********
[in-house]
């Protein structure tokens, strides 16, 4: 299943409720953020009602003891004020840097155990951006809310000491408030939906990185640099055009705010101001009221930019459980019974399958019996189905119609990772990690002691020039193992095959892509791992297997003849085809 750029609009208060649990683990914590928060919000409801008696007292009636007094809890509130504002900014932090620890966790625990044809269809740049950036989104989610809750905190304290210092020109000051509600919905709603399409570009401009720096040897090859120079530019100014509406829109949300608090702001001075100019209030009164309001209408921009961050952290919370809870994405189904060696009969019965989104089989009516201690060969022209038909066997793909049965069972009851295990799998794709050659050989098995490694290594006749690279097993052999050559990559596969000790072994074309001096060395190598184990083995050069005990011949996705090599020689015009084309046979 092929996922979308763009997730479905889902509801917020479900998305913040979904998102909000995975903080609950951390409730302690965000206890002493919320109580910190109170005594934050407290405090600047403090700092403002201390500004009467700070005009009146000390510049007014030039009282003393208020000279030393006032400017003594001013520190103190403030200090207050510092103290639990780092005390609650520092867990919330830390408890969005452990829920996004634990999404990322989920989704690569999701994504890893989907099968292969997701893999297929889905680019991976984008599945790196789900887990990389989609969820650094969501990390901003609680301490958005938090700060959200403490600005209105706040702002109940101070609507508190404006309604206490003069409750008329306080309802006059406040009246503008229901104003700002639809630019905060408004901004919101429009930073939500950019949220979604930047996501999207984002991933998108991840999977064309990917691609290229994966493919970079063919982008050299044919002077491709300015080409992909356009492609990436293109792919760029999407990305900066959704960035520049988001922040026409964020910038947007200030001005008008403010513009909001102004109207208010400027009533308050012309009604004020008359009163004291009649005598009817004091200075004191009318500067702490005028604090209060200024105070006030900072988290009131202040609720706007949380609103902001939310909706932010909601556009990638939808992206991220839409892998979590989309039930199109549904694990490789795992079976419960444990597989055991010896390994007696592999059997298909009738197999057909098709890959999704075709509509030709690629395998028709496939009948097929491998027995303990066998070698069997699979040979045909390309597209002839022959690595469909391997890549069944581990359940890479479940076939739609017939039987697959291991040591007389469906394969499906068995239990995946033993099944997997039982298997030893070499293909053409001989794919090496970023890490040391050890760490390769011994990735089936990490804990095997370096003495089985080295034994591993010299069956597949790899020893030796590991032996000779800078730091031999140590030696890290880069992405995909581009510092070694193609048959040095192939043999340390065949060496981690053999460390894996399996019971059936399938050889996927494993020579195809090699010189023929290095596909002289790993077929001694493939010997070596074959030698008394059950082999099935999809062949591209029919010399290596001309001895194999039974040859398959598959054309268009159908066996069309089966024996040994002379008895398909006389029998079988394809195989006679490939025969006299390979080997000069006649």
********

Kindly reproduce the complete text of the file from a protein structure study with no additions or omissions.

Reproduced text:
[in-house]
């Protein structure tokens, strides 16, 4: 299943409720953020009602003891004020840097155990951006809310000491408030939906990185640099055009705010101001009221930019459980019974399958019996189905119609990772990690002691020039193992095959892509791992297997003849085809 750029609009208060649990683990914590928060919000409801008696007292009636007094809890509130504002900014932090620890966790625990044809269809740049950036989104989610809750905190304290210092020109000051509600919905709603399409570009401009720096040897090859120079530019100014509406829109949300608090702001001075100019209030009164309001209408921009961050952290919370809870994405189904060696009969019965989104089989009516201690060969022209038909066997793909049965069972009851295990799998794709050659050989098995490694290594006749690279097993052999050559990559596969000790072994074309001096060395190598184990083995050069005990011949996705090599020689015009084309046979 092929996922979308763009997730479905889902509801917020479900998305913040979904998102909000995975903080609950951390409730302690965000206890002493919320109580910190109170005594934050407290405090600047403090700092403002201390500004009467700070005009009146000390510049007014030039009282003393208020000279030393006032400017003594001013520190103190403030200090207050510092103290639990780092005390609650520092867990919330830390408890969005452990829920996004634990999404990322989920989704690569999701994504890893989907099968292969997701893999297929889905680019991976984008599945790196789900887990990389989609969820650094969501990390901003609680301490958005938090700060959200403490600005209105706040702002109940101070609507508190404006309604206490003069409750008329306080309802006059406040009246503008229901104003700002639809630019905060408004901004919101429009930073939500950019949220979604930047996501999207984002991933998108991840999977064309990917691609290229994966493919970079063919982008050299044919002077491709300015080409992909356009492609990436293109792919760029999407990305900066959704960035520049988001922040026409964020910038947007200030001005008008403010513009909001102004109207208010400027009533308050012309009604004020008359009163004291009649005598009817004091200075004191009318500067702490005028604090209060200024105070006030900072988290009131202040609720706007949380609103902001939310909706932010909601556009990638939808992206991220839409892998979590989309039930199109549904694990490789795992079976419960444990597989055991010896390994007696592999059997298909009738197999057909098709890959999704075709509509030709690629395998028709496939009948097929491998027995303990066998070698069997699979040979045909390309597209002839022959690595469909391997890549069944581990359940890479479940076939739609017939039987697959291991040591007389469906394969499906068995239990995946033993099944997997039982298997030893070499293909053409001989794919090496970023890490040391050890760490390769011994990735089936990490804990095997370096003495089985080295034994591993010299069956597949790899020893030796590991032996000779800078730091031999140590030696890290880069992405995909581009510092070694193609048959040095192939043999340390065949060496981690053999460390894996399996019971059936399938050889996927494993020579195809090699010189023929290095596909002289790993077929001694493939010997070596074959030698008394059950082999099935999809062949591209029919010399290596001309001895194999039974040859398959598959054309268009159908066996069309089966024996040994002379008895398909006389029998079988394809195989006679490939025969006299390979080997000069006649």